Sing (Chow) has wanted to join a gang for as long as he can remember and
the Axe Gang as the biggest and most feared. While trying to hustle the inhabitants
of Pig Sty Alley by making out that he is already a member of the gang he
inadvertently brings the real Axe Gang into the sleepy alley and trouble starts.
It is the inhabitants of Pig Sty that come out the victors however and this
makes Axe leader Brother Sum (Chan) extremely mad and cannot let this lie.
Martial Arts movies have always been spectacles of skill, populated
by heroes and villains that are all masters of their art. Stephen Chow's films
are slightly different.
Influenced by western cinema and the 'Looney Tunes' and 'Tex
Avery' animation style, Stephen Chow brings something new to the martial arts
genre that is completely fresh. Combining comedy and Kung Fu is nothing new
(Jackie Chan has made a career of it) but Chow skilfully combines laugh-out-loud
humour with brilliantly choreographed, over-the-top fight sequences to produce
an almost live action cartoon.
Exaggerated, comic book type characters or masters as they are
known in the movie, take centre stage. With names like 'The Beast' and 'Lion's
Breath', the characters that inhabit Chow's 1940s China have fantastic martial
arts skills and supernatural powers that make them unbelievable opponents.
This makes for some amazing fight sequences that put movies with far greater
budgets to shame. The final confrontation makes 'The Matrix' look tame by
The film skilfully combines the genius of fight choreographers
Woo-ping Yuen and Sammo Hung with some brilliant makeup and CG visual effects
to create characters and fights that are simply jaw dropping. Wire-Fu might
be overly used since the success of films like 'Crouching Tiger, Hidden Dragon',
'The Matrix' and 'Hero' but the technique is needed to bring these over-the-top
characters to life. Without it you could never have 'toad' style and that
simply wouldn't do.
Stephen Chow is multi-talented filmmaker and a shining light
in both Hong Kong and world cinema. Writer, director and star, the man has
a real gift for filmmaking. As an actor he is a talent martial artist and
comedian, mixing punches, kicks and jokes with consummate skill. As a director
he has a real eye for the extreme, utilising all the things that make martial
arts movies great and then throwing in some comedy for good measure. It is
this mix that made his last movie 'Shaolin Soccer' so much fun. He repeats
the feat here, successfully blending comedy moments, special effects and kung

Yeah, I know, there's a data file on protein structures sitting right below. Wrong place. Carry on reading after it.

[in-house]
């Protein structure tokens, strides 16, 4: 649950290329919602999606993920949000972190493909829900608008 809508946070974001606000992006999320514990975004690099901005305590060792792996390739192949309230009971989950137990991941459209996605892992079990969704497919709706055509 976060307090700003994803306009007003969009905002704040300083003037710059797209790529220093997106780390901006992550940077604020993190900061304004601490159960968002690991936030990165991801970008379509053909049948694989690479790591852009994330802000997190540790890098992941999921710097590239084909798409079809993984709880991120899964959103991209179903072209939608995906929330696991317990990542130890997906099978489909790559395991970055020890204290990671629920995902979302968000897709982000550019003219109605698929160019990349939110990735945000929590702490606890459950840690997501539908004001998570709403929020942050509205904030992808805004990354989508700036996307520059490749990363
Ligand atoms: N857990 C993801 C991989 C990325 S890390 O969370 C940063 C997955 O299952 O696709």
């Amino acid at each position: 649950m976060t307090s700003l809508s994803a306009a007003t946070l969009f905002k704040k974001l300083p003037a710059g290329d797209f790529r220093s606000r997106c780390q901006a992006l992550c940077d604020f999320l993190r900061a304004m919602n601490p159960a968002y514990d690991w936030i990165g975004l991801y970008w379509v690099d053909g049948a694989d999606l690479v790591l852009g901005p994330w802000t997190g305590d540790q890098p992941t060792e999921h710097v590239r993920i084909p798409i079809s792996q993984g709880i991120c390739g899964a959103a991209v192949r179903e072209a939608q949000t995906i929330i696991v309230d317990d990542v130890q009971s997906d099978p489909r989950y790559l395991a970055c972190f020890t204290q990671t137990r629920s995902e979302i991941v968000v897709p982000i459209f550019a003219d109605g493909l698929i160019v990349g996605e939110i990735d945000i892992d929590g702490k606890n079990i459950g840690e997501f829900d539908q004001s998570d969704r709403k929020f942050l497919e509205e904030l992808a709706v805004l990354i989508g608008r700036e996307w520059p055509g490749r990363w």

fu with the skill of a cinematic chef.
The only thing that lets the movie down is the story. The whole
premise behind the film is very slight and nothing much really happens in
between the action sequences that will really get you thinking. It is really
just an excuse for 'Masters' to fight each other and nothing more.
The thin plot aside there is still a lot to enjoy in 'Kung Fu
Hustle'. With action sequences that stand up to anything moneybags Hollywood
can offer, this is a movie that is fun throughout, capturing the true essence
of popcorn cinema, entertainment.
PICTURE & SOUND
Presented in Anamorphic Widescreen 2.40:1 with Dolby Digital 5.1, the movie
is presented well. There is also an English dub of the film for those viewers
who don't like subtitles.
Commentary with Stephen Chow (Sing), Lam Tze Chung (Bone), Tin Kai Man
(Axe Gang Advisor) and Chan Kwok Kwun (Brother Sum)
This very fun and chatty commentary comes from the director and his stars,
revealing that the group have a real passion for the film. They talk about
the influences behind the film and the many cameos from Asian stars in the
film. They also discuss the characters and the comedy some of them inject
into the film. This is a good commentary (with subtitles) and a good listen
for Stephen Chow fans.
TV Special - Behind the Scenes of Kung Fu Hustle (41.58 mins)
Director Stephen Chow, producer Jeff Lau, action choreographer Yuen Wo Ping,
production designer Oliver Wong, costume designer Shirley Chan, director
of photography Poon Hang Sang and stars Yuen Chau, Yuen Wah, Leung Siu Lung
and Huang Sheng Yi take you behind the scenes of 'Kung Fu Hustle'. Introduced
by Chan Kwok Kwun (Brother Sum) and Lam Tze Chung (Bone) the featurette
looks at the story, the characters, the martial arts choreography, the music,
the production design, cinematography and visual effects.
Deleted Scenes (4.09 mins)
Entitled 'Pig Sty Community meeting' and 'Meeting Brother Sum', these deleted
scenes don't have introductions or commentary to inform you why they were
Rick Meyers interview with Stephen Chow (27.57 mins)
The writer/producer/director of Kung Fu Hustle, Stephen Chow talks frankly
about his career and reveals how he started in Hong Kong and moved into
movie. He talks frankly about the film and the influences behind it. He
also reveals more about his own career and the directing he sees his career
going. This is an honest interview from the new shining light of Asian cinema.
Outtakes and Bloopers (4.47 mins)
A montage of gaffs and mistakes from the production of the movie
Entitled 'Trailer Countdown', 'Knife Comedy', 'Watch This', 'US Trailer
Countdown', 'Review', 'Art House Review', 'Action', 'Characters', 'Sing',
'Brother Sum', 'Landlady', 'Landlord', 'The Tailor' and 'Counterpoint',
these are the promotional spots that accompanied the film's cinematic release.
International Poster Exploration
View the different version of the international poster for 'Kung Fu Hustle'
Previews of 'Hitch', 'D.E.B.S.' and 'Layer Cake'
When you bear in mind that this is a foreign language release, the DVD
package is filled with extra features. The behind the scenes featurette
is fun and the interview with Stephen Chow is very informative but when
you add in an excellent commentary and you have a DVD that fans will rejoice
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